The storm broke on Sunday night.
The first signs blew in with a vague idea.
In August, grad student Erik Hall wanted to try to localize Russian president Vladimir Putin’s anti-gay propaganda stance for the then upcoming Winter Games in Sochi Russia.
I wasn’t interested. The story was vague and lacked the specifics that could interest our readers. We decided the story would be better if we could interview some local gay athletes.
OK, now who were they?
Hall went to work. And he came back with some names.
One of them was Michael Sam.
I was interested.
He called Sam and asked if he would agree to an interview to talk about his sexuality.
Then he changed his mind.
Then he agreed.
Then he changed his mind.
One Friday night, Sam even set an interview time for 7 p.m. I drove home to have dinner with my wife, fully expecting to drive back to the newsroom late to edit the story.
But Sam said that he had to talk with a team representative. Then he changed his mind again.
That’s how it went. Sam never refused to do the interview, just said, “He wasn’t ready.”
At one point, he even suggested that “we were trying to out him.”
We weren’t. As far as we were concerned, only one person could out him, and that was Sam.
The interview didn’t happen. So the story didn’t happen. We could’ve written the story. Other journalists might have written the story. But it wasn’t the right thing to do. We decided that we needed Sam.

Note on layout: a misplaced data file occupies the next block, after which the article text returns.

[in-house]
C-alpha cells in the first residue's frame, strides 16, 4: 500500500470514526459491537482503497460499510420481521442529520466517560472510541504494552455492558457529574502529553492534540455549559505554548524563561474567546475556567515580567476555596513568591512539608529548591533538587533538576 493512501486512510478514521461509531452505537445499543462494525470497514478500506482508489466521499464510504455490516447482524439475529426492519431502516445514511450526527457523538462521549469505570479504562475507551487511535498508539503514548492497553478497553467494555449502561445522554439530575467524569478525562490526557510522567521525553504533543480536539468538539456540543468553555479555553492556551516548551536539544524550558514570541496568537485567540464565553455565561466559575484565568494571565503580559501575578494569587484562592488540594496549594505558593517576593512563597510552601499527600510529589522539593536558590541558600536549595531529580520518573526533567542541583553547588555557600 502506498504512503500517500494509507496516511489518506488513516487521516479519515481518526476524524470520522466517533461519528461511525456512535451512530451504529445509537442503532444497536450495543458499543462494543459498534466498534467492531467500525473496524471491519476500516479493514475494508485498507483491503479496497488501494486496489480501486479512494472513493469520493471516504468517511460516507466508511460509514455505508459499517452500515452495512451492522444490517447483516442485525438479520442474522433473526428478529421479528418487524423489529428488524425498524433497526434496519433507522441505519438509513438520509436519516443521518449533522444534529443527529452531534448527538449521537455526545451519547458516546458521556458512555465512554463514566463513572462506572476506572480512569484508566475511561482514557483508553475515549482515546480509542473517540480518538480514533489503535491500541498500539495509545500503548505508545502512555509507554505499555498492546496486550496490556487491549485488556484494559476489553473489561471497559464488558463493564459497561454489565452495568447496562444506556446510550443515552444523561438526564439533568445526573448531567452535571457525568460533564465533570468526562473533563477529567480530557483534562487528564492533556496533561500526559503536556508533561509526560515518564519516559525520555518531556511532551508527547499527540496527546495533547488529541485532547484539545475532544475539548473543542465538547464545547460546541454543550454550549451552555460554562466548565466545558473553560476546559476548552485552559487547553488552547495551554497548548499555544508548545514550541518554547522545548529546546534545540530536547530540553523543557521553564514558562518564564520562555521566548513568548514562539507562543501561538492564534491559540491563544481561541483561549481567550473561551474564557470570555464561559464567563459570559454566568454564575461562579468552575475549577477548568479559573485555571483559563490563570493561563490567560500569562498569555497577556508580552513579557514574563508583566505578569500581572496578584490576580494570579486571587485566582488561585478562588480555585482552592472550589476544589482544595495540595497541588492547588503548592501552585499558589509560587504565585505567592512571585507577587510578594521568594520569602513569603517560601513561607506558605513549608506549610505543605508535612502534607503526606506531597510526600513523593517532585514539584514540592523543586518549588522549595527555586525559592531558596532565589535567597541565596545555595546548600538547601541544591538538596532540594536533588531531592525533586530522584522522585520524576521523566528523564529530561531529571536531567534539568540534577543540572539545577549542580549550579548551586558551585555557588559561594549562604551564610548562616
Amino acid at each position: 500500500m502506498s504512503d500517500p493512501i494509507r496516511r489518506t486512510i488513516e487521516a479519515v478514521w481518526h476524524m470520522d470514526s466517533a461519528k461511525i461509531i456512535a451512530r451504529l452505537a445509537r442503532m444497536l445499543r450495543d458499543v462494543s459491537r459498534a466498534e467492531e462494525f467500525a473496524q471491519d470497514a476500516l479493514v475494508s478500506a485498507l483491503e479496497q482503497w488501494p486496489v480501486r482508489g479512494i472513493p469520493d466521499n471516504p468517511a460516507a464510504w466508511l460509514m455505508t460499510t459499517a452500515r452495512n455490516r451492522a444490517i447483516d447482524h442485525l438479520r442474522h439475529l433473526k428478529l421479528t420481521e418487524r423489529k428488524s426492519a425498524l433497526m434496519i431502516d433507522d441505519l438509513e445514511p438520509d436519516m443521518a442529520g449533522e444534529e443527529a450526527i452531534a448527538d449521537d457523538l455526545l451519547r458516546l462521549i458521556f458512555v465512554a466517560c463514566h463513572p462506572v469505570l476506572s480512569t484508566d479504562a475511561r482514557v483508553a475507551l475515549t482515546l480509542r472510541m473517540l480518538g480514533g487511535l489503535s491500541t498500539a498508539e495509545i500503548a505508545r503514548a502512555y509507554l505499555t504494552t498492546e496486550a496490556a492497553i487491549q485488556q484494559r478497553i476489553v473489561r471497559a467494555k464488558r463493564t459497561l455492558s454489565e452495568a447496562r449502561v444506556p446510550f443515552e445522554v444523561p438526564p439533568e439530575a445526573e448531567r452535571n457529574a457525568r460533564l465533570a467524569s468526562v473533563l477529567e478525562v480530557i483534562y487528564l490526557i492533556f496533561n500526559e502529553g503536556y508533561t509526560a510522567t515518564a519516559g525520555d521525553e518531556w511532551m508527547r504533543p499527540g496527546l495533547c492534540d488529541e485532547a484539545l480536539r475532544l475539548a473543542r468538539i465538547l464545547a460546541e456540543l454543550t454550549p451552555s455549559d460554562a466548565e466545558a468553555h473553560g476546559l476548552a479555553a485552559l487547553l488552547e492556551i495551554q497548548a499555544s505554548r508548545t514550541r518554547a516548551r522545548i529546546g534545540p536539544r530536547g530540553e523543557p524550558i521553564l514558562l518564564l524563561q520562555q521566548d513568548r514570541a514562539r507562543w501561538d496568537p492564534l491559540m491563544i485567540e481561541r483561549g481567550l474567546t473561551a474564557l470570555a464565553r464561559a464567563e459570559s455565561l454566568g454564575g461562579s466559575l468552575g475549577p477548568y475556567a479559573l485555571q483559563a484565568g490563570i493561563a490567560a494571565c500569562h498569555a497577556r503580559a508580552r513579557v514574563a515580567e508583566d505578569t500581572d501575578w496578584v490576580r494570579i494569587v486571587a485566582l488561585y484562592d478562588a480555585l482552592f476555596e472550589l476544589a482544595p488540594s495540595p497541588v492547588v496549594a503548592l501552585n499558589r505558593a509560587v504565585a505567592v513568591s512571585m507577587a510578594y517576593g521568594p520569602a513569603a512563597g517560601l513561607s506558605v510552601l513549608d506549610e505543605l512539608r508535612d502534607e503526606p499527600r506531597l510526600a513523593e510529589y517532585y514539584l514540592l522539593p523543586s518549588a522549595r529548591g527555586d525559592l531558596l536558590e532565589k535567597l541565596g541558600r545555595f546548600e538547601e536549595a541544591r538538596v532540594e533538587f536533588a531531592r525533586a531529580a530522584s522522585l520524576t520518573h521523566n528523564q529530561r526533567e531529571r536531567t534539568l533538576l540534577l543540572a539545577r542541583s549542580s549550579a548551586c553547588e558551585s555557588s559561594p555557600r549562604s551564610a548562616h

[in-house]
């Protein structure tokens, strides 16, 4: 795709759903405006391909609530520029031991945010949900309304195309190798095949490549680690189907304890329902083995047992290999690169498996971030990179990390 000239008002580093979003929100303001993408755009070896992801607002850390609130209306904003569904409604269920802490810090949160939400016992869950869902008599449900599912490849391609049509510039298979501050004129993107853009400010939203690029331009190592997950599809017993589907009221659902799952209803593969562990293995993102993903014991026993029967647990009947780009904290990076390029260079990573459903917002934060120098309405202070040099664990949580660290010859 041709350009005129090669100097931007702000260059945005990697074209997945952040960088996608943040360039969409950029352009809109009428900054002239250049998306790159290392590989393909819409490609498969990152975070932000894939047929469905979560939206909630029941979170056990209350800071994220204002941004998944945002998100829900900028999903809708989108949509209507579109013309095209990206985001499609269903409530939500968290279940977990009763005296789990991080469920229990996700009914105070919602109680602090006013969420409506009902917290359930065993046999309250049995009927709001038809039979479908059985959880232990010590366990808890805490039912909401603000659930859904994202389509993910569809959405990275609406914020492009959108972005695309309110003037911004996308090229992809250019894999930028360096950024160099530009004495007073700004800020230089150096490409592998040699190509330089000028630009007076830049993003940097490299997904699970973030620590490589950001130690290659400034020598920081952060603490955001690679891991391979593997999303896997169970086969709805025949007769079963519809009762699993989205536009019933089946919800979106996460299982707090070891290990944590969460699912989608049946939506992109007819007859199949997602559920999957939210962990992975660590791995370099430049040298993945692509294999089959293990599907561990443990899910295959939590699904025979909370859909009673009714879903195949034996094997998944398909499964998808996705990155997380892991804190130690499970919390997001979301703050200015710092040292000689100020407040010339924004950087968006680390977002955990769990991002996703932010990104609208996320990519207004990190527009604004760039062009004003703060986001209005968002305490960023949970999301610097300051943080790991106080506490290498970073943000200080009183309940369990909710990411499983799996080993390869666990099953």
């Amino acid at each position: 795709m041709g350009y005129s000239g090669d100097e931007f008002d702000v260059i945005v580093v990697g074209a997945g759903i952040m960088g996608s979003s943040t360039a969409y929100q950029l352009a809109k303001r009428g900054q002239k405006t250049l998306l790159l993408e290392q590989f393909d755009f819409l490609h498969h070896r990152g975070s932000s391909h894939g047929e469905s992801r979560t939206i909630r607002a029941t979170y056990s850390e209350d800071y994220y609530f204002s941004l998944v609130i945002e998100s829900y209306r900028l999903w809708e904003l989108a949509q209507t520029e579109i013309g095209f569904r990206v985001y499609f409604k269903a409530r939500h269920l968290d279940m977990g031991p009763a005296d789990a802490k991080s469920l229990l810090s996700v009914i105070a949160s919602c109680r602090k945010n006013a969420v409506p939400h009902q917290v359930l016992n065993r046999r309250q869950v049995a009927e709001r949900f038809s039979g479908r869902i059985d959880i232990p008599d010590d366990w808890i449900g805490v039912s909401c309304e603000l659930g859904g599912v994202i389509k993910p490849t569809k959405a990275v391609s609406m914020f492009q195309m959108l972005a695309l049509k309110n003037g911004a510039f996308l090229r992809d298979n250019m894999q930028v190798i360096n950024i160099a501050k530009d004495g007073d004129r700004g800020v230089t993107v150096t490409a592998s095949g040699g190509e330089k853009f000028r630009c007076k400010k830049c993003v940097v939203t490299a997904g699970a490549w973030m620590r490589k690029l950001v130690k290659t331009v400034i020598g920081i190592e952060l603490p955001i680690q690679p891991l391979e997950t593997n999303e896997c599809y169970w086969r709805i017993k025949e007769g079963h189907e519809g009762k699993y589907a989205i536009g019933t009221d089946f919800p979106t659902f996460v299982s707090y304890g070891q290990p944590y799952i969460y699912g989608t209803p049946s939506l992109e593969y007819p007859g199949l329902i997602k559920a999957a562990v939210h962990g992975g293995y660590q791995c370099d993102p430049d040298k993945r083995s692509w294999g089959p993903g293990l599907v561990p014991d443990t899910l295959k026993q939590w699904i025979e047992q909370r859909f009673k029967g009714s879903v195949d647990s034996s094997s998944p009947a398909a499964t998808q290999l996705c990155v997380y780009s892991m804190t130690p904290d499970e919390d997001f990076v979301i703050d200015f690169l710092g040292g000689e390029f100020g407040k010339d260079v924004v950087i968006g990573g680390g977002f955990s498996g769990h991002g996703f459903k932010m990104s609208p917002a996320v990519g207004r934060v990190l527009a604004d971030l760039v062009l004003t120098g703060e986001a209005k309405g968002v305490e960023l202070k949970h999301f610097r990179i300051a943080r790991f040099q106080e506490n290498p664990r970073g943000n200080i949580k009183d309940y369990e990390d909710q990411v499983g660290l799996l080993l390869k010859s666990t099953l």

Truth be told, Sam’s sexuality was never that much of a secret. Even before Sunday night when he became the most famous football player in America, it wasn’t hard to discover that he was gay.
A simple Internet search turned up more than enough rumors. Chat boards buzzed. He revealed his sexuality to his fellow defensive players back in the preseason. He frequented local gay bars.
When Sam embraced coach Gary Pinkel after the Texas A&M game, Missouri’s last home game of the season, he was clearly wearing a rainbow-colored gay pride bracelet on his right hand.
But we didn’t have the interview, so we didn’t have the story.
We checked back in with Sam from time to time. He wasn’t ready. The story didn’t break.
We learned on Friday that ESPN was scheduled to do an “Outside the Lines” episode with Sam. We called his publicist, and he agreed to have Sam call us Monday afternoon as the episode was broadcast. We waited.
The story exploded on Twitter. ESPN was doing live shots in downtown Columbia.
“This is the most important story in the history of gay sports,” chortled Cyd Zeigler publisher of outsports.com, a website that covers gay sports.
Sam, who had finally agreed to a telephone interview with the Missourian on Monday afternoon, finally did one Sunday night — six months after we first asked for one.
That’s when the storm broke.
We saw it coming since August.
Greg Bowers is sports editor of the Columbia Missourian.